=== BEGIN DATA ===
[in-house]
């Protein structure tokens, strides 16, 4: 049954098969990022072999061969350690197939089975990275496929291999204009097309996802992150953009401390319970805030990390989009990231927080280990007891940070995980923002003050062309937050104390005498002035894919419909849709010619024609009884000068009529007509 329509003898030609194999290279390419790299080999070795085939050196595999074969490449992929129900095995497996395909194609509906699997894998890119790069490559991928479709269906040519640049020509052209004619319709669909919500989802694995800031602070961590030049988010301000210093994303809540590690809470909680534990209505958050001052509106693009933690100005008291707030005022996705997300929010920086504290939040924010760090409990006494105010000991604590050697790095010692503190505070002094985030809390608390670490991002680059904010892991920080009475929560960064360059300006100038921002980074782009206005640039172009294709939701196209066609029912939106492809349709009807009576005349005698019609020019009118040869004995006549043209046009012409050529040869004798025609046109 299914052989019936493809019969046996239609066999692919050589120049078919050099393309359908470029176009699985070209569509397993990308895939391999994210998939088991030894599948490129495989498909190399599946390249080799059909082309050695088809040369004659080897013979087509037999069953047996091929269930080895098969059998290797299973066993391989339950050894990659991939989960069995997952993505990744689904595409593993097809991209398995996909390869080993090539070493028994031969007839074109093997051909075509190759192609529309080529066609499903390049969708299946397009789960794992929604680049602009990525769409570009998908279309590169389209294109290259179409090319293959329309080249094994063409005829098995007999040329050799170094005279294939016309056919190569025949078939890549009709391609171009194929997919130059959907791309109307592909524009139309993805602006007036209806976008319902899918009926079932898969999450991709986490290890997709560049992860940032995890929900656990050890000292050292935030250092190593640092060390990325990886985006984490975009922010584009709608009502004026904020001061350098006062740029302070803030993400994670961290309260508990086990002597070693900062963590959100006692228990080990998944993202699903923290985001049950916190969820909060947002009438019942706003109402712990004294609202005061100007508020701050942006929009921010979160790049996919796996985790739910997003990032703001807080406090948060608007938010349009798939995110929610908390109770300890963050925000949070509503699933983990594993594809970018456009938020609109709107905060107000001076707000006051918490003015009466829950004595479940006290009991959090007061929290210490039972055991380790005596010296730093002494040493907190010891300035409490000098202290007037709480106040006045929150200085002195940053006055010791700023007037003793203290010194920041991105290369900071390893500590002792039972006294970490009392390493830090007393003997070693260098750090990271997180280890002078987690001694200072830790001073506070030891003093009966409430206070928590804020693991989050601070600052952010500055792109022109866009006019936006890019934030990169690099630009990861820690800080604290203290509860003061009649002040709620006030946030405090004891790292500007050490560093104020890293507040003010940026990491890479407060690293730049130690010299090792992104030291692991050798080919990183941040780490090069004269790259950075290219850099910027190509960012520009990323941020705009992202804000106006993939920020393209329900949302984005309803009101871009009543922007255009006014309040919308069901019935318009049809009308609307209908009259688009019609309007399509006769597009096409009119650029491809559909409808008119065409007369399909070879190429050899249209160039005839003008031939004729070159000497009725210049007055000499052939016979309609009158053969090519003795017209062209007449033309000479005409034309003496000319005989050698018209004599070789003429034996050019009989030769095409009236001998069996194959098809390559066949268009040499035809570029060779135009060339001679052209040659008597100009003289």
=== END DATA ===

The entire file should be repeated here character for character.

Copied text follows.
[in-house]
């Protein structure tokens, strides 16, 4: 049954098969990022072999061969350690197939089975990275496929291999204009097309996802992150953009401390319970805030990390989009990231927080280990007891940070995980923002003050062309937050104390005498002035894919419909849709010619024609009884000068009529007509 329509003898030609194999290279390419790299080999070795085939050196595999074969490449992929129900095995497996395909194609509906699997894998890119790069490559991928479709269906040519640049020509052209004619319709669909919500989802694995800031602070961590030049988010301000210093994303809540590690809470909680534990209505958050001052509106693009933690100005008291707030005022996705997300929010920086504290939040924010760090409990006494105010000991604590050697790095010692503190505070002094985030809390608390670490991002680059904010892991920080009475929560960064360059300006100038921002980074782009206005640039172009294709939701196209066609029912939106492809349709009807009576005349005698019609020019009118040869004995006549043209046009012409050529040869004798025609046109 299914052989019936493809019969046996239609066999692919050589120049078919050099393309359908470029176009699985070209569509397993990308895939391999994210998939088991030894599948490129495989498909190399599946390249080799059909082309050695088809040369004659080897013979087509037999069953047996091929269930080895098969059998290797299973066993391989339950050894990659991939989960069995997952993505990744689904595409593993097809991209398995996909390869080993090539070493028994031969007839074109093997051909075509190759192609529309080529066609499903390049969708299946397009789960794992929604680049602009990525769409570009998908279309590169389209294109290259179409090319293959329309080249094994063409005829098995007999040329050799170094005279294939016309056919190569025949078939890549009709391609171009194929997919130059959907791309109307592909524009139309993805602006007036209806976008319902899918009926079932898969999450991709986490290890997709560049992860940032995890929900656990050890000292050292935030250092190593640092060390990325990886985006984490975009922010584009709608009502004026904020001061350098006062740029302070803030993400994670961290309260508990086990002597070693900062963590959100006692228990080990998944993202699903923290985001049950916190969820909060947002009438019942706003109402712990004294609202005061100007508020701050942006929009921010979160790049996919796996985790739910997003990032703001807080406090948060608007938010349009798939995110929610908390109770300890963050925000949070509503699933983990594993594809970018456009938020609109709107905060107000001076707000006051918490003015009466829950004595479940006290009991959090007061929290210490039972055991380790005596010296730093002494040493907190010891300035409490000098202290007037709480106040006045929150200085002195940053006055010791700023007037003793203290010194920041991105290369900071390893500590002792039972006294970490009392390493830090007393003997070693260098750090990271997180280890002078987690001694200072830790001073506070030891003093009966409430206070928590804020693991989050601070600052952010500055792109022109866009006019936006890019934030990169690099630009990861820690800080604290203290509860003061009649002040709620006030946030405090004891790292500007050490560093104020890293507040003010940026990491890479407060690293730049130690010299090792992104030291692991050798080919990183941040780490090069004269790259950075290219850099910027190509960012520009990323941020705009992202804000106006993939920020393209329900949302984005309803009101871009009543922007255009006014309040919308069901019935318009049809009308609307209908009259688009019609309007399509006769597009096409009119650029491809559909409808008119065409007369399909070879190429050899249209160039005839003008031939004729070159000497009725210049007055000499052939016979309609009158053969090519003795017209062209007449033309000479005409034309003496000319005989050698018209004599070789003429034996050019009989030769095409009236001998069996194959098809390559066949268009040499035809570029060779135009060339001679052209040659008597100009003289």